Firms mull postponements, cancellations and telecommuting for summer associate programs
For the most part, summer associates could easily do their research and writing assignments from home if the COVID-19 pandemic prevents them from physically being at law firms. They can also attend meetings remotely with platforms like Zoom.
However, whether they can get a good sense of the firm’s culture—or whether the firm can determine if the summer associate is a good fit—could be an entirely different matter. And as various practices freeze and some big firms announce salary cuts, furloughs and layoffs, there’s significant concern about what will happen to 2020 summer associates.
“So far, we’ve heard of only a few summer positions being withdrawn. That doesn’t mean there won’t be more. We haven’t heard of fall [first-year associate] positions being withdrawn or deferred. That doesn’t mean it won’t happen,” says Erwin Chemerinsky, the law school dean at the University of California at Berkeley and a frequent ABA Journal contributor.
The law school is using its emergency fund, bolstered by an AccessLex grant, to provide summer positions for law students that will pay $5,000 per student.
“It’s a fraction of what some of them will earn at big firms, but there’s nothing we can do about that,” says Chemerinsky, adding that he’s also starting an emergency fund for staff that will rely on donations.
“For students and staff, some are really struggling. Imagine a spouse who lost his or her job, or a need for additional care expenditures,” he adds.
At Indiana University Maurer School of Law, summer research positions will be offered to students who don’t have jobs. Like Berkeley, Maurer will use its emergency fund fortified with an AccessLex grant to pay the students, dean Austen Parrish tells the ABA Journal.
“Most large firms are in wait-and-see mode. We are hearing some good news, and some places are still going to have summer programs. The students might be operating remotely, or the firms are not having a summer program, but they will pay the students some amount of money,” he says.
Roger Meltzer, the global and Americas co-chairman of DLA Piper, says the firm is shortening its summer associate program, which is now scheduled to run June 29 through July 31. Summer associates will receive a prorated first-year associate salary, he adds, but it will be less than what it would have been because they are working for a shorter period.
Also, DLA Piper is pushing back first-year associate start dates to at least Dec. 1. The decision rests on when state bars are given along with health concerns, Meltzer says. Bar stipends will be available for the incoming first-year associates.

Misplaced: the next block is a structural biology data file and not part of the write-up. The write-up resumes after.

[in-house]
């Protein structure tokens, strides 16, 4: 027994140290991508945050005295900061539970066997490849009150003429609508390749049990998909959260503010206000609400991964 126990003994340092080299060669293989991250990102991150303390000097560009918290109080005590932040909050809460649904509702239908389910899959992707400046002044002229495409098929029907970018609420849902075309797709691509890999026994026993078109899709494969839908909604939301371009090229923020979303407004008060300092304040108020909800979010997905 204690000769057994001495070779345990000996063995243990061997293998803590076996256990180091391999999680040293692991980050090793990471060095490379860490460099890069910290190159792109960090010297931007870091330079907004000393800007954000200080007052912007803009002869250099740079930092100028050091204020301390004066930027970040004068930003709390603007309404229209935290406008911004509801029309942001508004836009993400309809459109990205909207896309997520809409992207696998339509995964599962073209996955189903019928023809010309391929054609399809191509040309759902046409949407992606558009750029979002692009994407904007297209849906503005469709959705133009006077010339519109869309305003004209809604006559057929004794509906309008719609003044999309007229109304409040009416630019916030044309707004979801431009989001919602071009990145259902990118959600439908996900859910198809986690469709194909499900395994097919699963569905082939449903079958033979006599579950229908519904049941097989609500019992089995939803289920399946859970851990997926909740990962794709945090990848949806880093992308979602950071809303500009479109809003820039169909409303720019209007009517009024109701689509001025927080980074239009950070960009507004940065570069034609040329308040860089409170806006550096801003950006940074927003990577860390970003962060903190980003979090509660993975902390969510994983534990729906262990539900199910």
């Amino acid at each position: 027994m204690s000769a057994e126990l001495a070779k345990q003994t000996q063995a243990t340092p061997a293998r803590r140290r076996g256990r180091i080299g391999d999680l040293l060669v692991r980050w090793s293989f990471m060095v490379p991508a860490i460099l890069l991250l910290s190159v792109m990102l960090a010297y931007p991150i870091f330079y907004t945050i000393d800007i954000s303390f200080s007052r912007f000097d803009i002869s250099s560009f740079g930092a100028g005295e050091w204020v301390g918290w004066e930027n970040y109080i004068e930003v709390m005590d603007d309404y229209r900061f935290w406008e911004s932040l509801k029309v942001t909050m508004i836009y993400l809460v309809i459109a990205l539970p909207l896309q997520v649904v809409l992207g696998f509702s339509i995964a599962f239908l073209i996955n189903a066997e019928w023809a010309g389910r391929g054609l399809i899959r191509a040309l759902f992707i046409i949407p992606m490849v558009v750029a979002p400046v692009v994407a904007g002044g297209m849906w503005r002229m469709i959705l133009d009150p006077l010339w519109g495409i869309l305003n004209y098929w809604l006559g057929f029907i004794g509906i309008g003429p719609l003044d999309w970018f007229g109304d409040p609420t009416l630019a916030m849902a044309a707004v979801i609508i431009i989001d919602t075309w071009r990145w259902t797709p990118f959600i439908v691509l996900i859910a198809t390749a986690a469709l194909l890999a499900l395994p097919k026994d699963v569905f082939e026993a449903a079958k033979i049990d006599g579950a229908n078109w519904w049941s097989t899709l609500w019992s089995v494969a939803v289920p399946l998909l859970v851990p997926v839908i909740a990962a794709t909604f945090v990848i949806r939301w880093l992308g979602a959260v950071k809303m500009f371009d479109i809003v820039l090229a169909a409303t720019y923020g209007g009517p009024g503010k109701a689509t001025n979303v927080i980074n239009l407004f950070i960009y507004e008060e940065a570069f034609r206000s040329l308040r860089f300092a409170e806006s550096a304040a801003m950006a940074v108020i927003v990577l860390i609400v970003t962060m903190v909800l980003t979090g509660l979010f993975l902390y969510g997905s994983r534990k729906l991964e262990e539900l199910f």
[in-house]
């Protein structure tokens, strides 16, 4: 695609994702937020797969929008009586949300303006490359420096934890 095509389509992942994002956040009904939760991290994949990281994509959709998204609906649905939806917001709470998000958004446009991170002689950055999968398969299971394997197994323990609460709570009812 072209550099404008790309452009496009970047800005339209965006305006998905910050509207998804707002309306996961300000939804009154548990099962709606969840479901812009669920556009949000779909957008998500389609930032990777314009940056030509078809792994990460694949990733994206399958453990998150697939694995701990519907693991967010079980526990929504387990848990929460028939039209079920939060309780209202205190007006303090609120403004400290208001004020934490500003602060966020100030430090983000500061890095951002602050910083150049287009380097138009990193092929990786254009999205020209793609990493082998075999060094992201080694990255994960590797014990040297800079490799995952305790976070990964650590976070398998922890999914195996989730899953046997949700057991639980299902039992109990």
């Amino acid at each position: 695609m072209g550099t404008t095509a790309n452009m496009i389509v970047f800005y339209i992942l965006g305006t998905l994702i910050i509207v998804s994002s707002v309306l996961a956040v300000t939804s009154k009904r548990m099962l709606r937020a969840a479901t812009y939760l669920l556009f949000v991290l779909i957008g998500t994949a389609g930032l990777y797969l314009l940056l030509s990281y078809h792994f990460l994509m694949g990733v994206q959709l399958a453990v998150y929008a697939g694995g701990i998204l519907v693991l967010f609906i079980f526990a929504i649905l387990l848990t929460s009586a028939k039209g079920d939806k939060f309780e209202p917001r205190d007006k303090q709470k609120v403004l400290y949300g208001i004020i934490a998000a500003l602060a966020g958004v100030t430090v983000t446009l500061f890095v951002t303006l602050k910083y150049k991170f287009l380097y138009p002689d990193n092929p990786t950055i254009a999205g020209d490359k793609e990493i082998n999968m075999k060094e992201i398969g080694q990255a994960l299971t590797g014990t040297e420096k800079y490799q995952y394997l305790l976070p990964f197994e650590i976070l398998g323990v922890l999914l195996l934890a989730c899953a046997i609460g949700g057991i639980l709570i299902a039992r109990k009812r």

“I’m in touch with senior people at a lot of firms. I’m sure that given the size and scope of their financial wherewithal, firms may make other decisions,” he says.
Pepper Hamilton and Troutman Sanders, two law firms planning to merge with each other, have both canceled their summer associate programs, Bloomberg Law reported Friday. According to Bloomberg, the firms have extended full-time job offers to the summer associates and are offering financial assistance. The firms’ merger has been postponed until July 1.
Cahill Gordon & Reindel has also suspended its summer associate program. But the law students will be paid for the program and receive full-time job offers after they graduate, according to Bloomberg Law. Ogletree, Deakins, Nash, Smoak & Stewart also cancelled its summer associate program, but with no pay, according to the Daily Report.
Even though unemployment claims were at 6.6 million for the week ending April 4, according to the U.S. Department of Labor, BigLaw firms may have financial pictures that are not bad and carry on with summer associate positions in some form, according to Peter Zeughauser, a legal strategist.
He adds that the first fiscal quarter was better than expected for law firms, and collections were strong the first week of April. Also, Zeughauser says, summer associate programs are a small piece of law firm budgets.
Of the law firms he’s spoken with that are debating what to do about their summer programs, all plan to make first-year offers to summer associates, regardless of whether the program takes place.
“Everyone has come to the conclusion that they can’t start on the regular date, which is the middle of May,” Zeughauser says. “There’s a lot of concern about having people travel to summer programs and get on planes. There’s a general feeling that people don’t want to spread the virus from city to city.”
Regarding virtual summer associate programs, if the coronavirus continues to bring shelter-in-place orders over the summer, law firms are concerned about creating positive environments, according Gillian Lester, the dean of Columbia Law School.
“It’s a social experience as much as it is a professional experience. Firms are reluctant to go down a path of having these students’ first introduction to life at their law firms being virtual instead of the obviously much preferable real-life experience,” she says.
Reputation figures in as well.
“The firms compete in a very spirited way to attract talent. It’s a huge part of their business model. They’re also concerned about what kind of signal it might send if they were to move too quickly, or appear too risk-averse,” Lester says. “Everyone is feeling a lot of uncertainty, and the firms want to do the right thing by the community.”
Many law firms will probably announce their summer program decisions this week, according to Zeughauser.
“Everyone is waiting for someone to lead it off. That’s true all the time, but really more now.”